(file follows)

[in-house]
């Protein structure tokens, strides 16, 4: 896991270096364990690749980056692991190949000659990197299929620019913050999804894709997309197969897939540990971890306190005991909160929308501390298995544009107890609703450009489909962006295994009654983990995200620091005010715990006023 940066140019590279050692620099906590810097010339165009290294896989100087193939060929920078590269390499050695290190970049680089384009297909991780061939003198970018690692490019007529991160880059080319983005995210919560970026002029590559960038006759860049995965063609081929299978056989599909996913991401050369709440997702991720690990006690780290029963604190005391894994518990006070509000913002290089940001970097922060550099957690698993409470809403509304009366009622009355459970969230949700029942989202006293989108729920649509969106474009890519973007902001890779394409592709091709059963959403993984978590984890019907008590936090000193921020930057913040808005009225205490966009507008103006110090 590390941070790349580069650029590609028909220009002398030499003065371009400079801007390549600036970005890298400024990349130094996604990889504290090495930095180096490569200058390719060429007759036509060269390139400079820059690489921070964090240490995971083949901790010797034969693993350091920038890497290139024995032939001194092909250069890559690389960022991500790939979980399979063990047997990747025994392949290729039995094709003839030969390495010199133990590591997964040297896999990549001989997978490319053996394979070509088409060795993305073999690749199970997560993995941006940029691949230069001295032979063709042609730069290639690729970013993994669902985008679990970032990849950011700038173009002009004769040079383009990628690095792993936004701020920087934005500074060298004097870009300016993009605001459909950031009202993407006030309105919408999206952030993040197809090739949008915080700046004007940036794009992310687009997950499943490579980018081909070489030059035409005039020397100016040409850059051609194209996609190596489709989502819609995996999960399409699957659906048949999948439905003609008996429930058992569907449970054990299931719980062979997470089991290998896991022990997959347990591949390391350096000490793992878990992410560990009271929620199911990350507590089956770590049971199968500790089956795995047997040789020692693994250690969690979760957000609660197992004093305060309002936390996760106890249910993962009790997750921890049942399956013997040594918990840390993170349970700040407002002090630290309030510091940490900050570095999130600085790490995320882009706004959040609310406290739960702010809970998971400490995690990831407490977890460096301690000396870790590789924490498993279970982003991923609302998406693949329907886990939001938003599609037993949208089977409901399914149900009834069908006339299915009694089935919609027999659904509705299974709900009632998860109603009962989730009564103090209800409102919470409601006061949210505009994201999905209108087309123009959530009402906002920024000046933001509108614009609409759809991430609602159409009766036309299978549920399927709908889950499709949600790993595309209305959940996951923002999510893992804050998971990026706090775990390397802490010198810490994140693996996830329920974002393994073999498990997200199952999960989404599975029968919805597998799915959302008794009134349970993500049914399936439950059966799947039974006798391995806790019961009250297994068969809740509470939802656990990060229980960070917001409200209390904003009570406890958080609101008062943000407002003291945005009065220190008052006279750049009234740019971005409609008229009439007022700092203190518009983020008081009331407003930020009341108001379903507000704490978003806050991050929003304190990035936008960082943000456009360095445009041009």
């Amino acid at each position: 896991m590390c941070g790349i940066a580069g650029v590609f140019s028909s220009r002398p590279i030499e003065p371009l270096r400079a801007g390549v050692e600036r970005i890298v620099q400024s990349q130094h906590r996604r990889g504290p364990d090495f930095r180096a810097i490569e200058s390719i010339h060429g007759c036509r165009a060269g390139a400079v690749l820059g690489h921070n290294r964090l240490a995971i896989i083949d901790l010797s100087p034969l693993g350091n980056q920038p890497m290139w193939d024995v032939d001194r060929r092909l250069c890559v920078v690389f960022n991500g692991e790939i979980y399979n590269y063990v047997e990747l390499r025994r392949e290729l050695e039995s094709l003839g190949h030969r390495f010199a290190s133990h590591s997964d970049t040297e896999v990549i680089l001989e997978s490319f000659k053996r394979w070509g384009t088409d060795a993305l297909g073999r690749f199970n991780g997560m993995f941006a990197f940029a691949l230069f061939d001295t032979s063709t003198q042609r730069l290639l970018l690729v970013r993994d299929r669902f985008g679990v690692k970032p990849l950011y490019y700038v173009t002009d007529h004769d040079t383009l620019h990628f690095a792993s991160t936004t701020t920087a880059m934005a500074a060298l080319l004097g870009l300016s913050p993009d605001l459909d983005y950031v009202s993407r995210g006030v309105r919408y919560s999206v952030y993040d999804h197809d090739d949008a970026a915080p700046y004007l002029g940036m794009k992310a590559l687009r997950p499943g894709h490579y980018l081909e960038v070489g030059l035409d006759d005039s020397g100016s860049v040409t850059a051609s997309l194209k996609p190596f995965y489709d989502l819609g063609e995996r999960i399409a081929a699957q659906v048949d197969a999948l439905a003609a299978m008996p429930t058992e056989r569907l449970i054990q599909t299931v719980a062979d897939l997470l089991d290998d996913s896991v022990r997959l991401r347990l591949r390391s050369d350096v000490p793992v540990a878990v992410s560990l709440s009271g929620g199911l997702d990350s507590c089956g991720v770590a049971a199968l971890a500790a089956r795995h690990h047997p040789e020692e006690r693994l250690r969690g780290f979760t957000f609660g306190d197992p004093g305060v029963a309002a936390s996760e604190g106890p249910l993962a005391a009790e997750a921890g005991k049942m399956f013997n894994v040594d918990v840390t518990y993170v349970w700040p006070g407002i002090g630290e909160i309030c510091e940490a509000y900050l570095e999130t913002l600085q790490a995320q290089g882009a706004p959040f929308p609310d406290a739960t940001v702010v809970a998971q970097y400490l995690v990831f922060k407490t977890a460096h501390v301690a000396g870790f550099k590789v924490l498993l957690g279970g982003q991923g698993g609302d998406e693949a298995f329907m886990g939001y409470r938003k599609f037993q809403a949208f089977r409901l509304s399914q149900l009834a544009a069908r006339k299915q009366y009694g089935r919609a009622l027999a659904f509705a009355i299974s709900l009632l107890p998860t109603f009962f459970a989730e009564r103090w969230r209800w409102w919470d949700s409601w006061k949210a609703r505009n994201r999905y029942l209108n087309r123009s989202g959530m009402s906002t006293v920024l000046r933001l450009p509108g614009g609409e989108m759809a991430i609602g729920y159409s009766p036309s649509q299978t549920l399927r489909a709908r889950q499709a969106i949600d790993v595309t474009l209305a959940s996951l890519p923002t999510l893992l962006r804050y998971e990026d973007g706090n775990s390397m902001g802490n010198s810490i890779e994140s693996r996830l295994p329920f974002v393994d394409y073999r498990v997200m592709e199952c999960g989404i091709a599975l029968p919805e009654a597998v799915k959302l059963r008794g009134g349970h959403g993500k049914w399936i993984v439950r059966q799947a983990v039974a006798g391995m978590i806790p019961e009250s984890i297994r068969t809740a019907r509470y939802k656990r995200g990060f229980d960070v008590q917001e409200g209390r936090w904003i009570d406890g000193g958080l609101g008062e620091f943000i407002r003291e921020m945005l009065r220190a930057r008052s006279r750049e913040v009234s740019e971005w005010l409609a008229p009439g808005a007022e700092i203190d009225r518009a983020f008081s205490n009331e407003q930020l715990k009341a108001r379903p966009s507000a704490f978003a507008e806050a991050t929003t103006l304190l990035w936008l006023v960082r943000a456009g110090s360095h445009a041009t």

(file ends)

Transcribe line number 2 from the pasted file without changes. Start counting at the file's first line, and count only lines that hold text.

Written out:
């Protein structure tokens, strides 16, 4: 896991270096364990690749980056692991190949000659990197299929620019913050999804894709997309197969897939540990971890306190005991909160929308501390298995544009107890609703450009489909962006295994009654983990995200620091005010715990006023 940066140019590279050692620099906590810097010339165009290294896989100087193939060929920078590269390499050695290190970049680089384009297909991780061939003198970018690692490019007529991160880059080319983005995210919560970026002029590559960038006759860049995965063609081929299978056989599909996913991401050369709440997702991720690990006690780290029963604190005391894994518990006070509000913002290089940001970097922060550099957690698993409470809403509304009366009622009355459970969230949700029942989202006293989108729920649509969106474009890519973007902001890779394409592709091709059963959403993984978590984890019907008590936090000193921020930057913040808005009225205490966009507008103006110090 590390941070790349580069650029590609028909220009002398030499003065371009400079801007390549600036970005890298400024990349130094996604990889504290090495930095180096490569200058390719060429007759036509060269390139400079820059690489921070964090240490995971083949901790010797034969693993350091920038890497290139024995032939001194092909250069890559690389960022991500790939979980399979063990047997990747025994392949290729039995094709003839030969390495010199133990590591997964040297896999990549001989997978490319053996394979070509088409060795993305073999690749199970997560993995941006940029691949230069001295032979063709042609730069290639690729970013993994669902985008679990970032990849950011700038173009002009004769040079383009990628690095792993936004701020920087934005500074060298004097870009300016993009605001459909950031009202993407006030309105919408999206952030993040197809090739949008915080700046004007940036794009992310687009997950499943490579980018081909070489030059035409005039020397100016040409850059051609194209996609190596489709989502819609995996999960399409699957659906048949999948439905003609008996429930058992569907449970054990299931719980062979997470089991290998896991022990997959347990591949390391350096000490793992878990992410560990009271929620199911990350507590089956770590049971199968500790089956795995047997040789020692693994250690969690979760957000609660197992004093305060309002936390996760106890249910993962009790997750921890049942399956013997040594918990840390993170349970700040407002002090630290309030510091940490900050570095999130600085790490995320882009706004959040609310406290739960702010809970998971400490995690990831407490977890460096301690000396870790590789924490498993279970982003991923609302998406693949329907886990939001938003599609037993949208089977409901399914149900009834069908006339299915009694089935919609027999659904509705299974709900009632998860109603009962989730009564103090209800409102919470409601006061949210505009994201999905209108087309123009959530009402906002920024000046933001509108614009609409759809991430609602159409009766036309299978549920399927709908889950499709949600790993595309209305959940996951923002999510893992804050998971990026706090775990390397802490010198810490994140693996996830329920974002393994073999498990997200199952999960989404599975029968919805597998799915959302008794009134349970993500049914399936439950059966799947039974006798391995806790019961009250297994068969809740509470939802656990990060229980960070917001409200209390904003009570406890958080609101008062943000407002003291945005009065220190008052006279750049009234740019971005409609008229009439007022700092203190518009983020008081009331407003930020009341108001379903507000704490978003806050991050929003304190990035936008960082943000456009360095445009041009």